Control is the idea that our decisions are up to us.
If we lack control - because our decisions were pre-determined, or they are undetermined or random - then we would not have the accountability for our decisions that is required for moral responsibility. John Martin Fischer has separated the idea of control into two kinds. The first he calls "legislative control" - the kind needed to choose between alternative possibilities. The second he calls "guidance control" - the kind of control needed to initiate or originate an action, by being "reasons responsive" and taking ownership of the action, meaning the agent can say the action was "up to me." Since we first need free (alternative possibilities) and then will (adequately determined actions) in a temporal_sequence - first chance, then choice - we can distinguish the amount of control we have at these two stages in the process of "free will." As the earliest libertarian philosophers like Lucretius knew, and as the great John Locke told us, we need to unpack the concept "free will" into two separate concepts, "free" and "will," in a temporal_sequence. In the first "free" stage, the development of creative alternative possibilities for thought and action, our control is minimal. Random thoughts appear to "come to us," more than "from us." Indeed, complete control implies a kind of causal determinism over random events. These thoughts may be our own, remembrances of past experiences or ideas that are relevant to the current situation. But they also may be random variations of past experiences and contain many immediate sensory inputs we can not control that suggest new possibilities. Random alternatives may be generated internal to our minds or come into us from external events that are random and outside our control. Nevertheless, we may have some control over the time we allow our minds to consider new possibilities. And we have control over the process of opening our minds to random new possibilities. In the second "will" stage, the de-liberation and evaluation of alternative possibilities, we want enough control to say that our decisions are adequately determined to be consistent with our character and values. This does not mean we are determined to select from the current possibilities which were randomly generated. If they do not seem good enough in our judgment, we have enough control to send them back for further generation of possible thoughts or actions. > And we can even decide to make a random choice between alternatives that seem to have what the medieval philosophers called the liberty of indifference, as long as we are prepared to take responsibility either way. We call this an "undetermined liberty." We call an adequately determined decision, based on our reasons, values, desires, feelings, in short, on our character, "self-determination." Our desires, intentions, decisions, and actions all appear to "come from us." We feel we control them because they "depend on us."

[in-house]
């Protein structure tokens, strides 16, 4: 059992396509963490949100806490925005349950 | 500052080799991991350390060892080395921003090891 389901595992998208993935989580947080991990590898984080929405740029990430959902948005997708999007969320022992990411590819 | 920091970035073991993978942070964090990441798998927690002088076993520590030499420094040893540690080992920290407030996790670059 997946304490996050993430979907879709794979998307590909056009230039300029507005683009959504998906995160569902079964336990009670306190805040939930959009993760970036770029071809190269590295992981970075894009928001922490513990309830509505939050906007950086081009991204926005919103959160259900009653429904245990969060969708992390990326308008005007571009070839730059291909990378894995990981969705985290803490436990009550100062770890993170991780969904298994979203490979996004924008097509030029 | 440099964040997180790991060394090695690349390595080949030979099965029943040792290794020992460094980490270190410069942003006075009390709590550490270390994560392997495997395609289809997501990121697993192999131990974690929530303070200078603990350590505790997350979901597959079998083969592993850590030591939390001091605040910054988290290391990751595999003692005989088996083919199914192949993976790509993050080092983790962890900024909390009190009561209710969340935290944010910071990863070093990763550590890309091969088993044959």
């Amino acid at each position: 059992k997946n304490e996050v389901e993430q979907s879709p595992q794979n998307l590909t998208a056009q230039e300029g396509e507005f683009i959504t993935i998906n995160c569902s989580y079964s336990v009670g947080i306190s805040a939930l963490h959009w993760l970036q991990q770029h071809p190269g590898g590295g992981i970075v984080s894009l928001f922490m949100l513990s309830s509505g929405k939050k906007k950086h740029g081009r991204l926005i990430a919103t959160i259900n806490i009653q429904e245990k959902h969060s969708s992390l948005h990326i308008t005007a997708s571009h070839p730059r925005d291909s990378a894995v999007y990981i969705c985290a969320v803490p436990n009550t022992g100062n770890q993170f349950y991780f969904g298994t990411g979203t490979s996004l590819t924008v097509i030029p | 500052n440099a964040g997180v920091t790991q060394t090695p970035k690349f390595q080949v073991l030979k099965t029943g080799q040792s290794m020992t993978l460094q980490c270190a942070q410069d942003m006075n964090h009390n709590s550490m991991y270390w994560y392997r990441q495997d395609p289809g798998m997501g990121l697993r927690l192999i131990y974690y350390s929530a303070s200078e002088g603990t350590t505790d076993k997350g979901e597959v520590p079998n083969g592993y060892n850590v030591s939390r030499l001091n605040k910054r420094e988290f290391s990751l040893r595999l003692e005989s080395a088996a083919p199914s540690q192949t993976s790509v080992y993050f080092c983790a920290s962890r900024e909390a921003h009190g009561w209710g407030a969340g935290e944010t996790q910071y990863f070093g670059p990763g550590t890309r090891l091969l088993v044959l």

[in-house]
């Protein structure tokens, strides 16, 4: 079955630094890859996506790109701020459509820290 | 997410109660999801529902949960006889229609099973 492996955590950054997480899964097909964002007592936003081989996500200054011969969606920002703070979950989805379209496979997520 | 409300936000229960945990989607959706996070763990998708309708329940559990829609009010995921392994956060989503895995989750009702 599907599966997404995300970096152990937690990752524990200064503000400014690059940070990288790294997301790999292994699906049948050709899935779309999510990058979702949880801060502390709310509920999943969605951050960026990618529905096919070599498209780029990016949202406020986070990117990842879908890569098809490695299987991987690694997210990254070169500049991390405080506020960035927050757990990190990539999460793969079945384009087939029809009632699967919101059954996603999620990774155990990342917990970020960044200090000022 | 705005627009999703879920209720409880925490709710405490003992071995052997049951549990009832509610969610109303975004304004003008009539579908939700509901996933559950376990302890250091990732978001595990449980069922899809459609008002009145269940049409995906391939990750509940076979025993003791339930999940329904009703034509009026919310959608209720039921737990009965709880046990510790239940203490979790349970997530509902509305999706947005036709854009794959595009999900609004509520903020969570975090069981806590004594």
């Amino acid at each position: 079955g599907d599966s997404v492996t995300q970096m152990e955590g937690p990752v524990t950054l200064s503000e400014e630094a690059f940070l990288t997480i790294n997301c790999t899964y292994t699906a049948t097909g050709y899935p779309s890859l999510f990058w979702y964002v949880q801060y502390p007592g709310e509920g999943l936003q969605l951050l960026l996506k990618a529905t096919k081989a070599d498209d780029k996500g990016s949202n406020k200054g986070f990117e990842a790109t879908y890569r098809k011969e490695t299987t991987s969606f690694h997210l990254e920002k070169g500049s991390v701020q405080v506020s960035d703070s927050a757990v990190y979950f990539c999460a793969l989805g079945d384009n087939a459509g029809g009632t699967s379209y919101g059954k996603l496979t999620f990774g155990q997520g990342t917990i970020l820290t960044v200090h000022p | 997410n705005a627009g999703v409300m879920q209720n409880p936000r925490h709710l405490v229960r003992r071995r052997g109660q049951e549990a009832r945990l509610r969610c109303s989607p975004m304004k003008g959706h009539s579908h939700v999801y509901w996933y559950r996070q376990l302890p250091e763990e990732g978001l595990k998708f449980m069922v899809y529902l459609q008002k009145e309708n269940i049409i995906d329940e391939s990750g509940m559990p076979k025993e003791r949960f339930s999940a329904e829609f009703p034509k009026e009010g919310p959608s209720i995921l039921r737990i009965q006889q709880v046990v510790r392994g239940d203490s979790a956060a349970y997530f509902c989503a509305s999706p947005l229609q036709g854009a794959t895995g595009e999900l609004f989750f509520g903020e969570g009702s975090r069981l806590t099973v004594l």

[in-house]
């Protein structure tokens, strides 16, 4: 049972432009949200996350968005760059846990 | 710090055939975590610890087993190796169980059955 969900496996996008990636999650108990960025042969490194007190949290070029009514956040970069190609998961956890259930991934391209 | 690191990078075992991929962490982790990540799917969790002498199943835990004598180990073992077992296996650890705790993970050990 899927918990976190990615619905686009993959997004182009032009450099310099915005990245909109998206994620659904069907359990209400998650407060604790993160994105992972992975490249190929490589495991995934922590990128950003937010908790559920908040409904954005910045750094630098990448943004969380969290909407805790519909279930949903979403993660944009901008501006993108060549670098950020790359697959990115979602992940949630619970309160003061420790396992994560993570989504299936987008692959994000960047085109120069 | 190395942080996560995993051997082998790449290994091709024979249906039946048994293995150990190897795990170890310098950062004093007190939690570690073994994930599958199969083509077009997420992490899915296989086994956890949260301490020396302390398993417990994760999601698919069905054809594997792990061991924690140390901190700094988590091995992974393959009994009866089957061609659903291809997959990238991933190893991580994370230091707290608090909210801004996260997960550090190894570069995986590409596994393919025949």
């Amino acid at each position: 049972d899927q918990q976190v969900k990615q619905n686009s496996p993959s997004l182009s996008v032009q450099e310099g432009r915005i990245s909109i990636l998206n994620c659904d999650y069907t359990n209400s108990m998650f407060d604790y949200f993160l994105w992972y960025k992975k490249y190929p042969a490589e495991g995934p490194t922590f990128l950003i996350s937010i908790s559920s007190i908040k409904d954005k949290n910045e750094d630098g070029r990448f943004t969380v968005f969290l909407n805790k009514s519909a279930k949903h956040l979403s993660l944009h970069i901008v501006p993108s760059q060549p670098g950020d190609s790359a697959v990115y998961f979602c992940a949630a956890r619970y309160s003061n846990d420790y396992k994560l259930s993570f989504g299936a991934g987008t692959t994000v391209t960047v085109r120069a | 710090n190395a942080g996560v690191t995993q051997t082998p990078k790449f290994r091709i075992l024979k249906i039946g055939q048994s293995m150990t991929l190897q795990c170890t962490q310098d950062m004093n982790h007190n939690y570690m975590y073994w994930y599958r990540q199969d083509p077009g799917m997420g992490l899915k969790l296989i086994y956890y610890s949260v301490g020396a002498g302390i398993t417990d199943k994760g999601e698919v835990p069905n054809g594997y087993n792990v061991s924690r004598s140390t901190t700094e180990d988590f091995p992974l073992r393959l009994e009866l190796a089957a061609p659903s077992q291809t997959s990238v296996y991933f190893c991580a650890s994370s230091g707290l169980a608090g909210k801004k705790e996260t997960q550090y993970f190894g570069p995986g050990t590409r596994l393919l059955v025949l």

Our Thoughts are Free.
Control over the generation of new ideasA final control requirement is that the mind must be able to suppress random noise when it is only interfering with thought, but recruit it when new alternatives are needed for action options, or solving problems, or being creative.